# Dummy variables for linear models with multiple levels

I'm currently working with data which has continuous variables and a hierarchical structure attached to it, think of measuring blood pressure, size and weight of different domestic animals (cats, dogs, birds) as well as of their species, family and order.

All data is measured on the level of the individuals, so there are no predictors on higher levels (although they could be generated by taking, e.g. the inter-level mean).

Let's say I want to predict the blood pressure ($y$) with the help of the weight ($x_1$) and the size ($x_2$).

Ignoring the hierarchical information, I could use a linear model $y= \beta_0 + x_1\beta_1 + x_2\beta_2$, which might be a very bad idea.

If I only had two different species measured, I could use one binary dummy variable $d$ and consider $y= \beta_0 + x_1\beta_1 + x_2\beta_2 + d \beta_3$.

If I wanted to consider $n$ species instead, would I need $n$ variables $d_1, \dots, d_n$ and consider $$y= x_1\beta_1 + x_2\beta_2 + \sum_{i=1}^n d_i \beta_{i+2},$$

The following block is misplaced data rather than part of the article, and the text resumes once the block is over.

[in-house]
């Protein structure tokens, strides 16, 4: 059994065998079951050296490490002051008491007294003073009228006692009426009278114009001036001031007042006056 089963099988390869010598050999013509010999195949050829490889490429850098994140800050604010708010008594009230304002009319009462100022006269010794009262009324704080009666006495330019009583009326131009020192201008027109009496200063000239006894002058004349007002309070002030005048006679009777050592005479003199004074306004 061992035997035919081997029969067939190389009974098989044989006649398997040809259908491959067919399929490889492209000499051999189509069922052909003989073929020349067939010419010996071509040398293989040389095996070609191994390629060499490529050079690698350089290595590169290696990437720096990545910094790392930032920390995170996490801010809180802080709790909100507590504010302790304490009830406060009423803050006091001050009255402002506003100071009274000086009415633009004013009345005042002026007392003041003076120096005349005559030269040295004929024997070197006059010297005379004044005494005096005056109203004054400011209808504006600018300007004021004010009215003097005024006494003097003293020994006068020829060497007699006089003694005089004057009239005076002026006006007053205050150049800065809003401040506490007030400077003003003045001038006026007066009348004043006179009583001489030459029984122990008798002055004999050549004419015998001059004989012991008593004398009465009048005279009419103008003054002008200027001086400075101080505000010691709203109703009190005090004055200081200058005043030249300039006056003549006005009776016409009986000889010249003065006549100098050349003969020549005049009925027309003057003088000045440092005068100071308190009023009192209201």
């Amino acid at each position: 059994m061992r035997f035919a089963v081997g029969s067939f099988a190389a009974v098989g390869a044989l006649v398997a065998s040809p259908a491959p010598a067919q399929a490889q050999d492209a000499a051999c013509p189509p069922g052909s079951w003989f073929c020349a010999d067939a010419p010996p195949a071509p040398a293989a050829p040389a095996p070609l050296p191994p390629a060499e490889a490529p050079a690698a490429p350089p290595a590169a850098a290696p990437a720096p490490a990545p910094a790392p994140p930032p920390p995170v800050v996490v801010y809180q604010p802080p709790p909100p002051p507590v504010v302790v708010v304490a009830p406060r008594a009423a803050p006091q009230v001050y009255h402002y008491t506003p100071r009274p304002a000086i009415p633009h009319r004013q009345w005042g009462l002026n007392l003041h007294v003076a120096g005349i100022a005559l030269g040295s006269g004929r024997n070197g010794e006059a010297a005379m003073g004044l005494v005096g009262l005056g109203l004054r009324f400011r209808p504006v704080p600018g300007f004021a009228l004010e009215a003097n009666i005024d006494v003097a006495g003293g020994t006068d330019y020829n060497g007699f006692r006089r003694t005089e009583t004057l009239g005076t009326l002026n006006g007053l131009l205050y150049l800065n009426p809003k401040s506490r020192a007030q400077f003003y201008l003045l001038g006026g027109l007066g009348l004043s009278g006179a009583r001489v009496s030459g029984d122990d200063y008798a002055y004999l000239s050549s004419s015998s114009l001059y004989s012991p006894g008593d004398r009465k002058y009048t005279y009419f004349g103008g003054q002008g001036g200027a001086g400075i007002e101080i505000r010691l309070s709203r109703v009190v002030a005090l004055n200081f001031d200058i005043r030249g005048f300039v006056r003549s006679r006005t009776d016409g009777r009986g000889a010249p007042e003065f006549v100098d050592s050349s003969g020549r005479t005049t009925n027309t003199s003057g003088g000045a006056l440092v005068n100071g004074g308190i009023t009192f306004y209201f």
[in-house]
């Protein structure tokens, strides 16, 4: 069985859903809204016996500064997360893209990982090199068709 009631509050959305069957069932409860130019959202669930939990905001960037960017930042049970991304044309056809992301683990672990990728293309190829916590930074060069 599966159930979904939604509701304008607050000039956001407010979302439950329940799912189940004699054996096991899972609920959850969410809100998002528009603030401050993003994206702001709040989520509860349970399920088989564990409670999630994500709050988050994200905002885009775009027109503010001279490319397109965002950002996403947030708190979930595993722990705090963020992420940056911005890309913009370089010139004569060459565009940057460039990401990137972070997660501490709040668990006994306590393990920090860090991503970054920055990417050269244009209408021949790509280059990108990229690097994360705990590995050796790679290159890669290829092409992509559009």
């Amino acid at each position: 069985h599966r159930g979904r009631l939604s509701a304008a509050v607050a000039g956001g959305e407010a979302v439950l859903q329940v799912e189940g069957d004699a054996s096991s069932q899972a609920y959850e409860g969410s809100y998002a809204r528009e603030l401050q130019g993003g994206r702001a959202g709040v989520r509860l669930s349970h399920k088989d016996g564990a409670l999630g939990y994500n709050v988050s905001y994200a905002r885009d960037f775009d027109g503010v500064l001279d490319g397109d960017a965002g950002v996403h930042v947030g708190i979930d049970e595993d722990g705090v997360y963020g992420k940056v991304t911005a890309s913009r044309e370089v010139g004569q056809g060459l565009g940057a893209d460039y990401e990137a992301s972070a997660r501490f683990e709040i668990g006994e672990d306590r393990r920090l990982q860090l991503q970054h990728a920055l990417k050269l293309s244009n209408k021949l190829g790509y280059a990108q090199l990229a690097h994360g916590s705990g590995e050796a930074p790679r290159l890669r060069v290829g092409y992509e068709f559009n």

Is this the right approach for dummy variables if there are more than two categories?

The last model doesn't account for the hierachical structure. If I wanted to include the family as well (assuming for simplicity that there are only 2 families, but multiple species), would adding another binary predictor $\tilde d$ suffice?

$$y= x_1\beta_1 + x_2\beta_2 + \sum_{i=1}^n d_i \beta_{i+2} + \tilde d \beta_{n+3}$$

Is this the right approach to implement hierarchical dummy variables?

Edit: Removed the intercept as it was suggested in the answer of Maarten Buis.

Your first question: Close but not quite: you either need to leave one of your species out of the model as a reference category or you need to leave out the constant. In the former case each $\beta_{i+2}$ measures the difference between species $i$ and the reference species, so the parameter of the reference species is necessarily $0$, which means that the indicator variable for the reference species drops out of the model. In the latter case each $\beta_{i+2}$ is the constant for each species, which means that there is nothing left to do for the overall constant $\beta_0$ so it should drop out.